Summary: Markets awoke to a manic Monday start after the US Federal Reserve slashed rates to zero in an emergency meeting. The Fed cut its Fed Funds rate to a target range of 0% to 0.25% and said it would expand its balance sheet by at least USD 700 billion in the coming weeks. Just before, the Bank of New Zealand cuts its Official Cash Rate to 0.25% from 1.0%. The New Zealand Dollar plunged 1.4% to 0.5965 from it’s New York close of 0.6068 Friday. It was the lowest trade for the Kiwi since May 2009. NZD/USD immediately bounced back to 0.6148 after the Fed cut rates. Also reports saw the Coronavirus spread climbing in the U.S. Following Friday’s frightful turnaround that saw the Dollar Index (USD/DXY) rebound 1.25% to 0.9869 from 0.9737, this morning’s early trade showed little relief for shell shocked traders. On Friday, the US Federal Reserve announced stimulus measures through bond-buying and repurchase operations. Following those measures, the US Dollar, stocks and bond yields surged. The Bank of Canada slashed its main benchmark by 50bps to 0.75% its second this month. USD/JPY skyrocketed 3.03% to 107.95 (105.35). There was no shortage of extreme FX volatility this morning. Reuters reported this morning saw the US Covid-19 death toll hit 62, while limited testing recorded nearly 3,000 cases. USD/JPY slumped to 106.70. The Euro, trading at 1.1102 in late NY, jumped to 1.1182 this morning. The Australian Dollar soared from 0.6145 to 0.6262. Sterling rebounded to 1.24 from its NY close at 1.2275. Wall Street stocks jumped. The DOW finished a whopping 10% up at 23,020 (21,600) while the S&P500 was 10.09% higher at 2,703. Bond yields jumped on Friday following the Fed’s initial stimulus moves. The benchmark US 10-year rate closing at 0.96% from 0.81%. Germany’s 10-year Bund yield soared 20 basis points to -0.55%.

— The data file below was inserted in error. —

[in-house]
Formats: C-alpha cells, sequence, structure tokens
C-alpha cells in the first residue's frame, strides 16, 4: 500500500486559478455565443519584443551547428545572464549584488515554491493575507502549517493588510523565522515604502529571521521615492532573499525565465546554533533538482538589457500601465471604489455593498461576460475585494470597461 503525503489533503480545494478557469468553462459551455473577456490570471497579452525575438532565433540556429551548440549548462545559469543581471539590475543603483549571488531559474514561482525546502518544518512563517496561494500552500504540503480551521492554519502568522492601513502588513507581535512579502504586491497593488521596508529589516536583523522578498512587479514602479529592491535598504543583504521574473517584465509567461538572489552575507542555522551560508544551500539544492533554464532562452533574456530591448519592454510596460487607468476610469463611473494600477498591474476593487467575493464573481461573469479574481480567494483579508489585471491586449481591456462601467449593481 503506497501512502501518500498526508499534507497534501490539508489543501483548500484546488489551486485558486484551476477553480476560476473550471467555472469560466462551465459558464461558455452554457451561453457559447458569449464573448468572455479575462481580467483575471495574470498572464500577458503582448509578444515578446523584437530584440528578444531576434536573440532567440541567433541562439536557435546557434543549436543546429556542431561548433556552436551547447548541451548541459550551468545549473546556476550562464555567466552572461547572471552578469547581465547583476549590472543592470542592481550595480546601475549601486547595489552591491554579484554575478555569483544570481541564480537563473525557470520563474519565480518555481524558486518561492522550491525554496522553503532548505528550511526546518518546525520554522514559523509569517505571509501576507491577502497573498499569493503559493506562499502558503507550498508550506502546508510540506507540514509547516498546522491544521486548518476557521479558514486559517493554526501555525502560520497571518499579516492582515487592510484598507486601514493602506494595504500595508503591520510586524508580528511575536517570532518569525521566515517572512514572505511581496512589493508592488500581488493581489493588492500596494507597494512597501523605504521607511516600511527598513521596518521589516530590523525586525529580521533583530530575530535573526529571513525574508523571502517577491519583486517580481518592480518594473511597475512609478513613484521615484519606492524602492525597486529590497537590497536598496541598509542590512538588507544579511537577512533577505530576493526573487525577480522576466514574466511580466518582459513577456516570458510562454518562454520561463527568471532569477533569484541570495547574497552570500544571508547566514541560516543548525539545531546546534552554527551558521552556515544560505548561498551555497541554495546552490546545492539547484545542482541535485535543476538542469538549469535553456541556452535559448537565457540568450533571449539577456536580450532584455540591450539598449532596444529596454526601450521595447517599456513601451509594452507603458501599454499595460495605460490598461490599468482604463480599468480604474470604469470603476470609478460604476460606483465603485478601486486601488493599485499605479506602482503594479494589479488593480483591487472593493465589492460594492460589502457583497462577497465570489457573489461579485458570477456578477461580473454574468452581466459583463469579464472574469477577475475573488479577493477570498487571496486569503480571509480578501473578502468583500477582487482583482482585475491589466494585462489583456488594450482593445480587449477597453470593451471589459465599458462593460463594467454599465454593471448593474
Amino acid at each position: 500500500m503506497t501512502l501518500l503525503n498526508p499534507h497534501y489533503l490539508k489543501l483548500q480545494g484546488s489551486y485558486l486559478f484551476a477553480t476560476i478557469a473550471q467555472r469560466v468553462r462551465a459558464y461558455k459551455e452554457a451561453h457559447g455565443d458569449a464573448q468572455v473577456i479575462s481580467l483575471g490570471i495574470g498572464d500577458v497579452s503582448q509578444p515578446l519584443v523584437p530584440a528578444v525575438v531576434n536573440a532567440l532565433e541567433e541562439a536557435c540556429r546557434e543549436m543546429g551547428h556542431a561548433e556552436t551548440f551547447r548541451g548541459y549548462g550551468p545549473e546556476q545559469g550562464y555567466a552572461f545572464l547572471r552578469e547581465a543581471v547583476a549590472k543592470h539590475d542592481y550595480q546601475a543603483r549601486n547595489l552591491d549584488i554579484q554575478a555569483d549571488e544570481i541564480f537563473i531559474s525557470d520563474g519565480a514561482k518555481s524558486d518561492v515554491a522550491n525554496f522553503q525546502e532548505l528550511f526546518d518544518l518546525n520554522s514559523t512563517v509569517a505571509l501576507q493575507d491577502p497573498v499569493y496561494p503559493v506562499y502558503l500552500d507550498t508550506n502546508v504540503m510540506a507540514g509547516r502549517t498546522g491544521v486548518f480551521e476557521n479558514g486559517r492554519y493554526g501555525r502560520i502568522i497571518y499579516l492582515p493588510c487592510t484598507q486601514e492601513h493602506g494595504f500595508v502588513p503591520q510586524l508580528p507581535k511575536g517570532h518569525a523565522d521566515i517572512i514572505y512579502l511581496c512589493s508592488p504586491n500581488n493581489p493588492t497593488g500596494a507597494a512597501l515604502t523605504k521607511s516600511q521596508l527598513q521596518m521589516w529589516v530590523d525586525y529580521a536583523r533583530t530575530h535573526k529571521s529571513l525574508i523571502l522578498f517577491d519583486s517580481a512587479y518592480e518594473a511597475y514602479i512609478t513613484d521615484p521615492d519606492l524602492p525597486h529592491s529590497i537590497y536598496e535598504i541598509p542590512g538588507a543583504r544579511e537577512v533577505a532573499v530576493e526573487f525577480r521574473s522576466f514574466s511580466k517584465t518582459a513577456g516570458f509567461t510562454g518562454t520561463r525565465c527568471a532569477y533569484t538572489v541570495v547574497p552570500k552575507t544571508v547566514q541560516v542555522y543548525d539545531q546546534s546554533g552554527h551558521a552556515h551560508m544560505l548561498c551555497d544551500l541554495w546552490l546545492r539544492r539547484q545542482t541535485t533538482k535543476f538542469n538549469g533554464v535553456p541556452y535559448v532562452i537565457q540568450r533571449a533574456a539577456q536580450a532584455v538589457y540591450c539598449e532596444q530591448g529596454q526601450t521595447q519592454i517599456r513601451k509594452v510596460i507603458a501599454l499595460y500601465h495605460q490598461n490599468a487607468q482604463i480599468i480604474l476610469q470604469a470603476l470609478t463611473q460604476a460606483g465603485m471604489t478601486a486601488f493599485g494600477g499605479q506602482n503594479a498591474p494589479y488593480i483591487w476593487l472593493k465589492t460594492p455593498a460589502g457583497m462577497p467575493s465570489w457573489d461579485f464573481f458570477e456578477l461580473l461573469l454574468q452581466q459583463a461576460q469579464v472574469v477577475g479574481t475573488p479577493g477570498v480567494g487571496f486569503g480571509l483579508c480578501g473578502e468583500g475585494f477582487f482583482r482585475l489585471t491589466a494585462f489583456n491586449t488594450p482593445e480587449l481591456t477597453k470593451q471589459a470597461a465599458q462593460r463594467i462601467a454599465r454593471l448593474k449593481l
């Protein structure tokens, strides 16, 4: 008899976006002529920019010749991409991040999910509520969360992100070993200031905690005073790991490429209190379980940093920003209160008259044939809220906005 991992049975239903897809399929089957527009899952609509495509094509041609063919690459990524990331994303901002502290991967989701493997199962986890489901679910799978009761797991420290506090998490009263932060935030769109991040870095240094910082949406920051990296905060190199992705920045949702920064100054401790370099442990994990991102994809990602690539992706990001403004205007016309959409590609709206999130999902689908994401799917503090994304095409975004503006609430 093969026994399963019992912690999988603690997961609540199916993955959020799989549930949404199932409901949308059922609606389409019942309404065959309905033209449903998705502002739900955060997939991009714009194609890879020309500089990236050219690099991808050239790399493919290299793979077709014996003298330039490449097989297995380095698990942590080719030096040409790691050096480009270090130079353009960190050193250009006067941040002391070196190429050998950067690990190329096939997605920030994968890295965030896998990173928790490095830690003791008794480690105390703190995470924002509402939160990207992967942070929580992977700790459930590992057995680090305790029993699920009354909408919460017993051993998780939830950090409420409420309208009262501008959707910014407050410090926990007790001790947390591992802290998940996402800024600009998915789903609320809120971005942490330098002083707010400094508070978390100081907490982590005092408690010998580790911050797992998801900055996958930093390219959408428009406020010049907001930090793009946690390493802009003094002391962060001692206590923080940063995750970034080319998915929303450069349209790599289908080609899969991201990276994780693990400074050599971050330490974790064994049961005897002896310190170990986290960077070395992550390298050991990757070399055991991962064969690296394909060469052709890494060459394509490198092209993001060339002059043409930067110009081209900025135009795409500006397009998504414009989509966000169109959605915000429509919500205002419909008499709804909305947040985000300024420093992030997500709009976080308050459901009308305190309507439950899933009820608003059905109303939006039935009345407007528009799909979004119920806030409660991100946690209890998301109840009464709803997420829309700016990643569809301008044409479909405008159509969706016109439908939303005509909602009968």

On the Lookout: Just another manic Monday indeed. Expect high volatility to continue to dominate FX and all markets. The options market signalled that currency volatility remains elevated following last weeks turbulent moves, not seen since 2008.
Following the Federal Reserve and RBNZ surprise rate cuts, the Fed announced that it and five other major foreign central banks were also cutting pricing on their swap lines to make it easier to provide Dollars to their financial institutions facing stress in credit markets. The Fed, European Central Bank, Bank of Japan, Bank of England, Swiss National Bank and Bank of Canada set up swap lines in the financial crisis. Last week the credit crunch boosted demand for the Greenback which surged almost 4% against its rivals.
Trading Perspective: The Fed’s latest move and global central bank coordination to alleviate the pressures of Dollar funding saw the Dollar plunge this morning. After its meteoric rise last week, expect more US Dollar falls. FX trading will continue to experience high volatility.
In these markets, flexibility and quick decision making are one’s best tools to neutralise the volatility.
Market positioning remains long US Dollar bets against most of the majors, which will weigh on the Greenback. US interest rates have further to fall than those of its global rivals. Which will narrow the US Dollar’s yield advantage.